The William Street left it’s home at Fleetwood lifeboat station in August 2016 and Pete purchased her in December 2017. She was transported up to Ardrossan and then sailed to her new home port.
There have been no changes to the Tyne class lifeboat, other than she has a new colour scheme and a new name, Amelia.
Pete said, ‘Given the changeable weather we have in the area, it made sense to choose an all-weather lifeboat, to ensure a good service for our isolated communities.’
The William Street arrived at RNLI Fleetwood in 1989 and over its 27 years of service with the volunteer lifeboat crew, made more than 500 rescues and saved 527 lives. It was also involved in the Riverdance incident and was on service for over 20 hours in appalling weather on that fateful night.
William Street was a benefactor from Bury, who helped many charities when he was alive. The Bury Ladies Lifeboat Guild were instrumental in obtaining funds from the legacy left by William Street. Their association is still as strong as ever with Fleetwood RNLI.
Fleetwood RNLI say farewell to William Street
On 30th August 2016 the volunteer lifeboat crew said a sad farewell to their Tyne class lifeboat, William Street. After 27 years of active service she has been replaced by the Shannon class lifeboat, Kenneth James Pierpoint.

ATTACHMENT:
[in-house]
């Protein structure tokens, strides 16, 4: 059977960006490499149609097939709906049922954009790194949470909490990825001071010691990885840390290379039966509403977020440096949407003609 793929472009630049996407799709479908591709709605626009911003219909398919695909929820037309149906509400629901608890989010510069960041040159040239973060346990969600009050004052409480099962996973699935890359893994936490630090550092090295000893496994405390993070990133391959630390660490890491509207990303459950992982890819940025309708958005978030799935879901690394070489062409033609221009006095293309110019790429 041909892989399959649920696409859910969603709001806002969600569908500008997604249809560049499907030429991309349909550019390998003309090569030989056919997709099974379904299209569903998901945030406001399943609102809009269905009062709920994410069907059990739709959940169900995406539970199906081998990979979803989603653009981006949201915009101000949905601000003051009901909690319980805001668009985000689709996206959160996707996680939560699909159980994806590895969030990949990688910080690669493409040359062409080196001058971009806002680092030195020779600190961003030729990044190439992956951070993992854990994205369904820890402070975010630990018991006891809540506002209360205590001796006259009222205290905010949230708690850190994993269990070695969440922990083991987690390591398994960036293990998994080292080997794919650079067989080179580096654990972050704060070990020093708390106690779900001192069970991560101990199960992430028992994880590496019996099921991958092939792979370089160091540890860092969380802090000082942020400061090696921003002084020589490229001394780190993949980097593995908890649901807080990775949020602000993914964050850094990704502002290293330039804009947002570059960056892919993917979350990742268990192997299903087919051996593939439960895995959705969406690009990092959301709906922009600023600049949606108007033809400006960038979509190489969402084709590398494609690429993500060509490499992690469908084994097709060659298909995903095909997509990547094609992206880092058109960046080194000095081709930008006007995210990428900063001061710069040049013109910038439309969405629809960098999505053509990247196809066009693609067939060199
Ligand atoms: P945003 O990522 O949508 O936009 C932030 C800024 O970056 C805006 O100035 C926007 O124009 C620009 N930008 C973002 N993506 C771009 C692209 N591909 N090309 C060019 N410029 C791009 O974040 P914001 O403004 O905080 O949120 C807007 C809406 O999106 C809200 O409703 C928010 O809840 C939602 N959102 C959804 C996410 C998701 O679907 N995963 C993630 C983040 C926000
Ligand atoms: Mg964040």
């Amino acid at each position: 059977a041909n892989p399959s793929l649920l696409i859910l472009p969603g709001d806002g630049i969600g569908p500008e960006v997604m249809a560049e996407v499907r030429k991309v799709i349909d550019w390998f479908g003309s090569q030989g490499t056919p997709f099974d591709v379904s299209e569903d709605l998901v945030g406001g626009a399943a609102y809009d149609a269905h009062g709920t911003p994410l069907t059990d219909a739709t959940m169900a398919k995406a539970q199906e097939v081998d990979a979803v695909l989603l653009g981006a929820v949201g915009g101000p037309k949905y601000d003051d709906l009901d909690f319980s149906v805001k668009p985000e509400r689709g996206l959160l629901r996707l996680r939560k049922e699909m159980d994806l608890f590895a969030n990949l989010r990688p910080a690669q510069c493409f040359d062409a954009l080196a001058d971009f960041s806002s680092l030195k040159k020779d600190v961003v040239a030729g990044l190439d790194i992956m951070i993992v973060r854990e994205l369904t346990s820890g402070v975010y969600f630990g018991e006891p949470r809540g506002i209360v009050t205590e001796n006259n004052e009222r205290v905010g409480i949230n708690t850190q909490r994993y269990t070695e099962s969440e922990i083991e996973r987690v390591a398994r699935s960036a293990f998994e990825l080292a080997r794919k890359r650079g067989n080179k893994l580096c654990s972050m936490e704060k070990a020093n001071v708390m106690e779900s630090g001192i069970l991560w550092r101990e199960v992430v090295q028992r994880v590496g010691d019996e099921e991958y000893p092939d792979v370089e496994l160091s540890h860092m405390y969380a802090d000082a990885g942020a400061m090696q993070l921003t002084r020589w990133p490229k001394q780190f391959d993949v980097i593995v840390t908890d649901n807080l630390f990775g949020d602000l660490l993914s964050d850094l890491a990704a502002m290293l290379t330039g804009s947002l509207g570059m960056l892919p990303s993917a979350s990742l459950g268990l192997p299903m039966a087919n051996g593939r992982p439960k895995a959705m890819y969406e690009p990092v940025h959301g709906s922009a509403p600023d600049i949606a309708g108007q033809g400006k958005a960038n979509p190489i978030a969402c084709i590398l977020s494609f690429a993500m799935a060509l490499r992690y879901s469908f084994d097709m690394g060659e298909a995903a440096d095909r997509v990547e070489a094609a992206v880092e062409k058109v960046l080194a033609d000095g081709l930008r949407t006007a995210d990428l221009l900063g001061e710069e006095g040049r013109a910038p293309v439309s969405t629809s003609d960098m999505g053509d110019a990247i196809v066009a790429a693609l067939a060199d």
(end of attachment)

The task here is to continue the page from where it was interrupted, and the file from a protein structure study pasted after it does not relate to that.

The lifeboat crew launched William Street at 8.30pm and went for one last trip up the Wyre channel. They were accompanied by the inshore lifeboat, Mary Elizabeth Barnes. She made her way to Fleetwood Marina to be lifted out of the water and taken to RNLI HQ in Poole, Dorset.
Fleetwood lifeboat Captain Dave Eccles said, ‘It’s obviously very sad to see her go, she’s got us out of some tight spots over the years. But she’s helped us saved lives for 27 years and now it’s time for her to step aside and let the new generation lifeboat, the Shannon class, take over’.
Fleetwood RNLI name new Lifeboat
23 July 2016 was a warm and sunny day at Fleetwood Marina. A perfect day for the new Shannon class Fleetwood RNLI lifeboat to be officially named, Kenneth James Pierpoint, number 13-14.
Wing Commander Paul Bell (below), from 605 Squadron, was present to hand over the lifeboat over to the RNLI, on behalf of the donors.
Charles Hunter-Pease OBE, Chairman of RNLI was hardly into his welcome speech, before the pagers went off and the inshore crew rushed off to a call out. A fitting reminder of the commitment the volunteer lifeboat crew give to the RNLI.
The large crowd, joined by High Sheriff of Lancashire, John Barnett OBE DL and Mayor of Wyre, Terry Rogers, were entertained by the Sea Cadets Old Boys Band.